The advocacy groups, citing a 1974 U.S. Supreme Court decision, argue that Section 705 was primarily intended to reflect a doctrine that recognized a court’s limited authority to stay an agency action from which an appeal was taken, pending the determination of that appeal.  According to the advocacy groups, granting a stay of the compliance date, “would turn [that] doctrine on its head” because by claiming they need both a stay of the litigation while the CFPB reviews the Payday Rule and a section 705 stay of the compliance date, “plaintiffs make clear that they seek a stay pending agency reconsideration, not this Court’s consideration.” (emphasis in original)  The advocacy groups reject the CFPB’s argument that the requirement in Section 705 that the stay must be necessary to prevent harm “pending conclusion of the review proceedings” can be satisfied “by a lawsuit stayed at the parties’ request.”

In response to the CFPB’s invocation of “uncertainties and delays inherent in the notice-and-comment rulemaking procedures,” the advocacy groups argue that Section 705 “provides no authority for an end-run around APA requirements that an agency finds inconvenient.”

 

The CFPB has filed a response in support of the motion for reconsideration filed by the trade groups challenging the CFPB’s final payday/auto title/high-rate installment loan rule (Payday Rule).  The motion for reconsideration asks the Texas federal court to reconsider its June 12 order granting the stay of the trade groups’ lawsuit challenging the Payday Rule that the trade groups and the CFPB had sought in a joint motion but denying the stay of the Payday Rule’s August 19, 2019 compliance date that was also requested in the joint motion.

Four consumer advocacy groups had filed an amicus memorandum opposing the joint motion.  The joint motion sought the stay of the compliance date pursuant to Section 10(d) of the Administrative Procedure Act (APA), 5 U.S.C. Section 705.  In their amicus brief, the advocacy groups argued that a stay of the compliance date while also staying the litigation was inconsistent with the purpose of Section 705 to stay agency action in order to maintain the status quo during judicial review.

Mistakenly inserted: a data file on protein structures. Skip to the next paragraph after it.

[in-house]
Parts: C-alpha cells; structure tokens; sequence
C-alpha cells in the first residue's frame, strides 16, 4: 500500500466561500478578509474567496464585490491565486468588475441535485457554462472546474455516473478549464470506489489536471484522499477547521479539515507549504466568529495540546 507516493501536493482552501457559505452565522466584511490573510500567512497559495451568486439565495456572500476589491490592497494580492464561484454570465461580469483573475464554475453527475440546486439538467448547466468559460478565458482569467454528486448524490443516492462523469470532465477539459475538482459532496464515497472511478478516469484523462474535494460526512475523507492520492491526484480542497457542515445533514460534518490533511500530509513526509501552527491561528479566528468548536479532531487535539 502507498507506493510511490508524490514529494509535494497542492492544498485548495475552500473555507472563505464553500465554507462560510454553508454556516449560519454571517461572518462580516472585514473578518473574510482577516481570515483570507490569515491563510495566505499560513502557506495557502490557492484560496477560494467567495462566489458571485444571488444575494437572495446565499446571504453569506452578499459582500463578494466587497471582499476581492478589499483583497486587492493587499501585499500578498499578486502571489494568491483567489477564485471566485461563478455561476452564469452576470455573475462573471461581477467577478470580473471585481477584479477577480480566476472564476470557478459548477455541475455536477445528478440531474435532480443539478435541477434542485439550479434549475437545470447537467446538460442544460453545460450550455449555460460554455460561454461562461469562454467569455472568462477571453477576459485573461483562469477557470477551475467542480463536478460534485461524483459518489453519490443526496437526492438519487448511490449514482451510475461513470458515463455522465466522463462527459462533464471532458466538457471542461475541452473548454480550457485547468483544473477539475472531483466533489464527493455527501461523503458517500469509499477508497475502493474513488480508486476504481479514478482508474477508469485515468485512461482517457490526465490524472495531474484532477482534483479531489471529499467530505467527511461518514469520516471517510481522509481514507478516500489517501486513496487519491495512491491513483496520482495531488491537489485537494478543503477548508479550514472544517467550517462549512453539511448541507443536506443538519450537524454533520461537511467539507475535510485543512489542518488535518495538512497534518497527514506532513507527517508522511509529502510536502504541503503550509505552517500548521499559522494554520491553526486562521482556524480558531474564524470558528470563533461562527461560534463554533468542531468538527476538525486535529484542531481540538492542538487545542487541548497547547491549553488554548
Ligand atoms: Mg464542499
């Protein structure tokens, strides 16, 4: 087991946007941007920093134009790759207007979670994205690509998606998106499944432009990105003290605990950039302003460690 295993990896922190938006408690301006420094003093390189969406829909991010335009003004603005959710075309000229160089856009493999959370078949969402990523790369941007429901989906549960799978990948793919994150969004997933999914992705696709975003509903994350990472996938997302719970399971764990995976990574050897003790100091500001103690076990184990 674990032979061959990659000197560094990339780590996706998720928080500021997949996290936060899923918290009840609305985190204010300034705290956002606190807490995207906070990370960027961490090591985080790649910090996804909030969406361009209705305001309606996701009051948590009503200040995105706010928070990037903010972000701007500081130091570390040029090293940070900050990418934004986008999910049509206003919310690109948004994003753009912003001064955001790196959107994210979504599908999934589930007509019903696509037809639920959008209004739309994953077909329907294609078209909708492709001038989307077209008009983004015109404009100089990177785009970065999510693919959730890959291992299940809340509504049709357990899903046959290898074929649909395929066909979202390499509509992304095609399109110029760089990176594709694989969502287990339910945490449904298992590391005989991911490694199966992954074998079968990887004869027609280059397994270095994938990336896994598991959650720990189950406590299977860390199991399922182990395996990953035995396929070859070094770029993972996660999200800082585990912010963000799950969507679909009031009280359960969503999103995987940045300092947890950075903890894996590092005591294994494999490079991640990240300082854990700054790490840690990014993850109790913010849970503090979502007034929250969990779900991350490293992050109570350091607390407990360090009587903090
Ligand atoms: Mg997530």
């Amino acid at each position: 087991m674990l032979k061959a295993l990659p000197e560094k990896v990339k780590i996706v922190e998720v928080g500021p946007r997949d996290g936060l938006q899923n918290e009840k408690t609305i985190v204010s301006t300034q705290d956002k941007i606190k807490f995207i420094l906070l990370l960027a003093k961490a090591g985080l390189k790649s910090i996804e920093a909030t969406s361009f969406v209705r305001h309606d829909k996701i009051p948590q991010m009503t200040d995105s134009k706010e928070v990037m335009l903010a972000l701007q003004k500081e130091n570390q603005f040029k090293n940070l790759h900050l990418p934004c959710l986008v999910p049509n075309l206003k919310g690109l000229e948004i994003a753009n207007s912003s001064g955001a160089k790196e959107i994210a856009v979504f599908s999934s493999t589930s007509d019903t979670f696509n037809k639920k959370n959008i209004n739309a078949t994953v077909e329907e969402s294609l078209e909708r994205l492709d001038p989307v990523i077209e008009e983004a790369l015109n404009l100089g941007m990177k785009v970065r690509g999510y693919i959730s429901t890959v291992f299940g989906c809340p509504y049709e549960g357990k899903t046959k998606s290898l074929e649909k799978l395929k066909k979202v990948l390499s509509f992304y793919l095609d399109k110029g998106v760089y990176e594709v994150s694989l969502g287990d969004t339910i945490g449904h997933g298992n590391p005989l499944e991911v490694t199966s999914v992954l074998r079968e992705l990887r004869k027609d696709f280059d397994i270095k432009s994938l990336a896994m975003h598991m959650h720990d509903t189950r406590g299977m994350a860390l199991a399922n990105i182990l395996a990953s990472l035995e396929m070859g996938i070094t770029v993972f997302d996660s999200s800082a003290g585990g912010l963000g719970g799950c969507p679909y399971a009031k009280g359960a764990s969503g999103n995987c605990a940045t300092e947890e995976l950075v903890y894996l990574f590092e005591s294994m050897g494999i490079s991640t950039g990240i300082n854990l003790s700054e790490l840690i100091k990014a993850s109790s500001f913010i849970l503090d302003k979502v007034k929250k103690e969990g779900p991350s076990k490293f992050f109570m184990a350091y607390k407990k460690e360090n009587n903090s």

In its response in support of the motion for reconsideration, the CFPB argues that the court can properly use its authority under Section 705 to stay the Payday Rule’s compliance date while also staying the litigation because Section 705 contains no “‘active litigation’ requirement.”  According to the CFPB, the court’s authority to grant a Section 705 stay of the Payday Rule “is analogous to courts’ practice of preliminary enjoining an agency action and then staying further litigation while the agency reconsiders the challenged action.”

The amici had also argued that the stay of the compliance date requested in the joint motion was an attempt “to effect an end-run around” the Administrative Procedure Act’s notice-and-comment rulemaking procedures.  The CFPB argues in its response in support of the reconsideration motion that the court’s grant of the stay would not violate such APA procedures “because those requirements apply only to agencies and not to reviewing courts such as this Court.”

The CFPB explains in its response that while its reconsideration of the Payday Rule is the basis for the joint request to stay the litigation, it is not the basis for the joint request to stay the compliance date.  According to the CFPB, the basis for the joint request to stay the compliance date is the “serious legal question” presented by the trade groups’ lawsuit.

Although the joint motion had argued that the four factors used to assess requests for Section 705 stays were satisfied, the CFPB’s response offers more detailed support for that argument.  The CFPB asserts:

  • The trade groups have presented a substantial case on the merits of their claims that the rulemaking record for the Payday Loan Rule “did not provide substantial evidence for several findings underpinning critical elements of the Rule and that, to that extent, the Rule is therefore arbitrary and capricious.”
  • The trade groups have made a substantial case on the merits “with respect to their attack on the evidentiary basis” for the Bureau’s determination that making certain short-term and balloon-payment consumer loans without reasonably determining the borrower’s ability to repay is an unfair and abusive practice.  With respect to the Bureau’s unfairness determination, the CFPB contends that the trade groups have met their burden of showing a substantial case on the merits that the evidence before the Bureau may not have supported a conclusion that consumers could not reasonably avoid the harms found by the CFPB to be caused by non-underwritten loans, one of the statutory elements of unfairness.